Browder, Diane & Xin, Yan Ping. (1998). A Meta-Analysis and Review of Sight Word Research and Its Implications for Teaching Functional Reading to Individuals with Moderate and Severe Disabilities. The Journal of Special Education. 32. 130-153. 10.1177/002246699803200301. 

 

Elleman, Amy & Lindo, Endia & Morphy, Paul & Compton, Donald. (2009). The Impact of Vocabulary Instruction on Passage-Level Comprehension of School-Age Children: A Meta-Analysis. Journal of Research on Educational Effectiveness. 2. 1-44. 10.1080/19345740802539200.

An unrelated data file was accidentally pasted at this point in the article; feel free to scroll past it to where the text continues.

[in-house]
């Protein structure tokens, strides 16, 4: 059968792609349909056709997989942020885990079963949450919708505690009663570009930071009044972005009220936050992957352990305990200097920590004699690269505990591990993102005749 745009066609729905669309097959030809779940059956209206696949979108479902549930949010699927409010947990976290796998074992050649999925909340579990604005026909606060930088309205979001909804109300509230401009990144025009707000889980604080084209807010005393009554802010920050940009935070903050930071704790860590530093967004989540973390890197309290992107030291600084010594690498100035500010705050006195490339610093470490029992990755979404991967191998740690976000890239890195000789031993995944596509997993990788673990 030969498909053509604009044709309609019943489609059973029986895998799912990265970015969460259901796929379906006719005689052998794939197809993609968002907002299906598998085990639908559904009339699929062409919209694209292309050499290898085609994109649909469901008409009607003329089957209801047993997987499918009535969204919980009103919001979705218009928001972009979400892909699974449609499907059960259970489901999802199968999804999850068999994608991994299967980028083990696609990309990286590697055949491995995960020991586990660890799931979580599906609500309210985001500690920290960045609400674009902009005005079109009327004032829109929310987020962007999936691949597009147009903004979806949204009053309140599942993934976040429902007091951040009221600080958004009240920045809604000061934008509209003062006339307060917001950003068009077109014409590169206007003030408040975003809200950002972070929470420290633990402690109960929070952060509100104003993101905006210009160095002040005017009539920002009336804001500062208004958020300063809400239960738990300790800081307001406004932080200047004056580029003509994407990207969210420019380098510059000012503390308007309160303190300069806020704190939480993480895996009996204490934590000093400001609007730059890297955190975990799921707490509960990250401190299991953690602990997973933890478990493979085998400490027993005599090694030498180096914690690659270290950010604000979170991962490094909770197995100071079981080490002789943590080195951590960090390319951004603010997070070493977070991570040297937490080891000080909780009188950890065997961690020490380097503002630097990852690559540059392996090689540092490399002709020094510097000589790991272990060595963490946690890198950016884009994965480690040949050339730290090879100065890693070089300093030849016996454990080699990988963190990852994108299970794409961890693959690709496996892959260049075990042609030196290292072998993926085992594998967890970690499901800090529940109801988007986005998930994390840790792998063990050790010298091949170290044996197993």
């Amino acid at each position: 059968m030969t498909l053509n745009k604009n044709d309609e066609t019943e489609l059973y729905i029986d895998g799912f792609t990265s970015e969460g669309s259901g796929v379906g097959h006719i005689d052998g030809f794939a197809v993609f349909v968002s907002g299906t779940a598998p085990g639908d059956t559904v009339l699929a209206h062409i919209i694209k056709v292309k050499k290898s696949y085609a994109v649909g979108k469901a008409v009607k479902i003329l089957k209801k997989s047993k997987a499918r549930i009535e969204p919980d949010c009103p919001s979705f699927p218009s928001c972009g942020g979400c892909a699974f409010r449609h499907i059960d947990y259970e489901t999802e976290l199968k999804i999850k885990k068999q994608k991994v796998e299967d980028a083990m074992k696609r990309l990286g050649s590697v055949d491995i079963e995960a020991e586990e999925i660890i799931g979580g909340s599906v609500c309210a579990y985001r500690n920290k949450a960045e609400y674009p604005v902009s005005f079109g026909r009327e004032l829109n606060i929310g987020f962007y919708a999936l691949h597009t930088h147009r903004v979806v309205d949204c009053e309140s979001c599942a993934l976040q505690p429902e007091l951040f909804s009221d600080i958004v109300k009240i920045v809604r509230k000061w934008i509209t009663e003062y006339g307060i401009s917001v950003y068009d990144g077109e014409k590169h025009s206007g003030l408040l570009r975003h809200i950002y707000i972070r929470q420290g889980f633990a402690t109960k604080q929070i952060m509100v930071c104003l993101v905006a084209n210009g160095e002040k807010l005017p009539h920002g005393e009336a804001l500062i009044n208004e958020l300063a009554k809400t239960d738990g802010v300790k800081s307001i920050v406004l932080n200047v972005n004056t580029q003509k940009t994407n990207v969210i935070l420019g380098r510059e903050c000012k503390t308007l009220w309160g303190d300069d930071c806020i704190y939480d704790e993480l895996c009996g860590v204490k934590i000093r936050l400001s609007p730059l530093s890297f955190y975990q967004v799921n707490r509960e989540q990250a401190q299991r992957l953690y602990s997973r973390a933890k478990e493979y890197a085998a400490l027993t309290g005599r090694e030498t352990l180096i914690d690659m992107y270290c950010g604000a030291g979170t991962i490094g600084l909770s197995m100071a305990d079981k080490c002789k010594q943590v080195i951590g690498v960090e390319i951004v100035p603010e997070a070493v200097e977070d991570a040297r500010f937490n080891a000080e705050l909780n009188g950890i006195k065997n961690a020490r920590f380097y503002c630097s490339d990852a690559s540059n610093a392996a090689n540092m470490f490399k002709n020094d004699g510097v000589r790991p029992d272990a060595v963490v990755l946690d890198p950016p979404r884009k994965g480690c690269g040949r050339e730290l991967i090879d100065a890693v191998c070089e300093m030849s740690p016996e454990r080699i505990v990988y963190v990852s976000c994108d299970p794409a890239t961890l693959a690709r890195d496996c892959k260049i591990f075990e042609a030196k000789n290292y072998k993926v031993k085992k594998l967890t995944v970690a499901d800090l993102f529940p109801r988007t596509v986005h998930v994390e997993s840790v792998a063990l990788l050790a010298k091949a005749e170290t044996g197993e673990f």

J, Hattie. (2022). Vocabulary Instruction. Visible Learning Metax. Retrieved from <https://www.visiblelearningmetax.com/influences/view/vocabulary_programs>. 

 

  

Browder DM, Xin YP. A Meta-Analysis and Review of Sight Word Research and Its Implications for Teaching Functional Reading to Individuals with Moderate and Severe Disabilities. The Journal of Special Education. 1998;32(3):130-153. doi:10.1177/002246699803200301